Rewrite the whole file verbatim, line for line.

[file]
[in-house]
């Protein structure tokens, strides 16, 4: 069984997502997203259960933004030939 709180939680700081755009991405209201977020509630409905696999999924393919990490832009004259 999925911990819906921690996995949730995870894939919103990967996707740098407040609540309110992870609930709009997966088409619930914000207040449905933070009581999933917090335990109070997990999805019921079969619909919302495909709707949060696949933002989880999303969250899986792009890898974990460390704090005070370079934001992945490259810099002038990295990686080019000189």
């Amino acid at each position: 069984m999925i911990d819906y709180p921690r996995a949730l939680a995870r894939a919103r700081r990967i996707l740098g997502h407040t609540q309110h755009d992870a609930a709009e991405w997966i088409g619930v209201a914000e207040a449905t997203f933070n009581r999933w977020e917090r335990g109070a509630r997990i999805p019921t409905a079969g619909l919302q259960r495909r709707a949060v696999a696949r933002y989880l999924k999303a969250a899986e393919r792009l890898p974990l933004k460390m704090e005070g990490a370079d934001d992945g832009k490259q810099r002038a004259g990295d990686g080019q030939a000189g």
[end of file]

[in-house]
């Protein structure tokens, strides 16, 4: 069984997502997203259960933004030939 709180939680700081755009991405209201977020509630409905696999999924393919990490832009004259 999925911990819906921690996995949730995870894939919103990967996707740098407040609540309110992870609930709009997966088409619930914000207040449905933070009581999933917090335990109070997990999805019921079969619909919302495909709707949060696949933002989880999303969250899986792009890898974990460390704090005070370079934001992945490259810099002038990295990686080019000189």
């Amino acid at each position: 069984m999925i911990d819906y709180p921690r996995a949730l939680a995870r894939a919103r700081r990967i996707l740098g997502h407040t609540q309110h755009d992870a609930a709009e991405w997966i088409g619930v209201a914000e207040a449905t997203f933070n009581r999933w977020e917090r335990g109070a509630r997990i999805p019921t409905a079969g619909l919302q259960r495909r709707a949060v696999a696949r933002y989880l999924k999303a969250a899986e393919r792009l890898p974990l933004k460390m704090e005070g990490a370079d934001d992945g832009k490259q810099r002038a004259g990295d990686g080019q030939a000189g």